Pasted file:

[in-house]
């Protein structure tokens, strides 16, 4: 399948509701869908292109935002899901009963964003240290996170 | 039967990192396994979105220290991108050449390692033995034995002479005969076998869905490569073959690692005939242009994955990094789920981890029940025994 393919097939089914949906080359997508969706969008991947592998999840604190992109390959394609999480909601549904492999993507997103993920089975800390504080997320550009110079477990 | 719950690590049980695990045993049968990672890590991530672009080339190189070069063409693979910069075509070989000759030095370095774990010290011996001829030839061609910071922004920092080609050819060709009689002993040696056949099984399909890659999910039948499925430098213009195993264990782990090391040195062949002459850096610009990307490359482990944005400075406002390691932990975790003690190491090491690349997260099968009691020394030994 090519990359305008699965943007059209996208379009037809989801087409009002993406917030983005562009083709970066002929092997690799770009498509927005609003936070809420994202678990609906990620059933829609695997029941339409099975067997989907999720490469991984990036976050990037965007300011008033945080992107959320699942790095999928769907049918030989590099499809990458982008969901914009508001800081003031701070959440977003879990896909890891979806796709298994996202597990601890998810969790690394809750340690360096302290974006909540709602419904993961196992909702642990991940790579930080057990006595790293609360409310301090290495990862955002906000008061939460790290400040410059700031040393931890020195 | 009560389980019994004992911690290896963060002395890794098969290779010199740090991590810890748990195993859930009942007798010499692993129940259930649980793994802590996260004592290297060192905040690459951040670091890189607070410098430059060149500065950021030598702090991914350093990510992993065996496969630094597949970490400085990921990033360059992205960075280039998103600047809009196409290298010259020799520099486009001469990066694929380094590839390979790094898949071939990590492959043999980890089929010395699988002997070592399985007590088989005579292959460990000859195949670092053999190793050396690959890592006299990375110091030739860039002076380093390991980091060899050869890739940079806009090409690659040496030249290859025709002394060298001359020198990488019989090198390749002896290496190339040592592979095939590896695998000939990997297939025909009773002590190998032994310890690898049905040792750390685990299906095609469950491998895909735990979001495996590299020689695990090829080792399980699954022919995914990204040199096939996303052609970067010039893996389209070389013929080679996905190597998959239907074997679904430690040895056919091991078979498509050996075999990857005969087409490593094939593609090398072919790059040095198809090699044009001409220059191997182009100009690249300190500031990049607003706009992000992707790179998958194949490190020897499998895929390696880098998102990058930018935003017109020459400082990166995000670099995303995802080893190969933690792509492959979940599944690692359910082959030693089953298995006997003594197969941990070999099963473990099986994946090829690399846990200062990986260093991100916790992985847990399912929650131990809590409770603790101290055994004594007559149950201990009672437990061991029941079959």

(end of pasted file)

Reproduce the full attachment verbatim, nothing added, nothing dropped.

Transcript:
[in-house]
């Protein structure tokens, strides 16, 4: 399948509701869908292109935002899901009963964003240290996170 | 039967990192396994979105220290991108050449390692033995034995002479005969076998869905490569073959690692005939242009994955990094789920981890029940025994 393919097939089914949906080359997508969706969008991947592998999840604190992109390959394609999480909601549904492999993507997103993920089975800390504080997320550009110079477990 | 719950690590049980695990045993049968990672890590991530672009080339190189070069063409693979910069075509070989000759030095370095774990010290011996001829030839061609910071922004920092080609050819060709009689002993040696056949099984399909890659999910039948499925430098213009195993264990782990090391040195062949002459850096610009990307490359482990944005400075406002390691932990975790003690190491090491690349997260099968009691020394030994 090519990359305008699965943007059209996208379009037809989801087409009002993406917030983005562009083709970066002929092997690799770009498509927005609003936070809420994202678990609906990620059933829609695997029941339409099975067997989907999720490469991984990036976050990037965007300011008033945080992107959320699942790095999928769907049918030989590099499809990458982008969901914009508001800081003031701070959440977003879990896909890891979806796709298994996202597990601890998810969790690394809750340690360096302290974006909540709602419904993961196992909702642990991940790579930080057990006595790293609360409310301090290495990862955002906000008061939460790290400040410059700031040393931890020195 | 009560389980019994004992911690290896963060002395890794098969290779010199740090991590810890748990195993859930009942007798010499692993129940259930649980793994802590996260004592290297060192905040690459951040670091890189607070410098430059060149500065950021030598702090991914350093990510992993065996496969630094597949970490400085990921990033360059992205960075280039998103600047809009196409290298010259020799520099486009001469990066694929380094590839390979790094898949071939990590492959043999980890089929010395699988002997070592399985007590088989005579292959460990000859195949670092053999190793050396690959890592006299990375110091030739860039002076380093390991980091060899050869890739940079806009090409690659040496030249290859025709002394060298001359020198990488019989090198390749002896290496190339040592592979095939590896695998000939990997297939025909009773002590190998032994310890690898049905040792750390685990299906095609469950491998895909735990979001495996590299020689695990090829080792399980699954022919995914990204040199096939996303052609970067010039893996389209070389013929080679996905190597998959239907074997679904430690040895056919091991078979498509050996075999990857005969087409490593094939593609090398072919790059040095198809090699044009001409220059191997182009100009690249300190500031990049607003706009992000992707790179998958194949490190020897499998895929390696880098998102990058930018935003017109020459400082990166995000670099995303995802080893190969933690792509492959979940599944690692359910082959030693089953298995006997003594197969941990070999099963473990099986994946090829690399846990200062990986260093991100916790992985847990399912929650131990809590409770603790101290055994004594007559149950201990009672437990061991029941079959």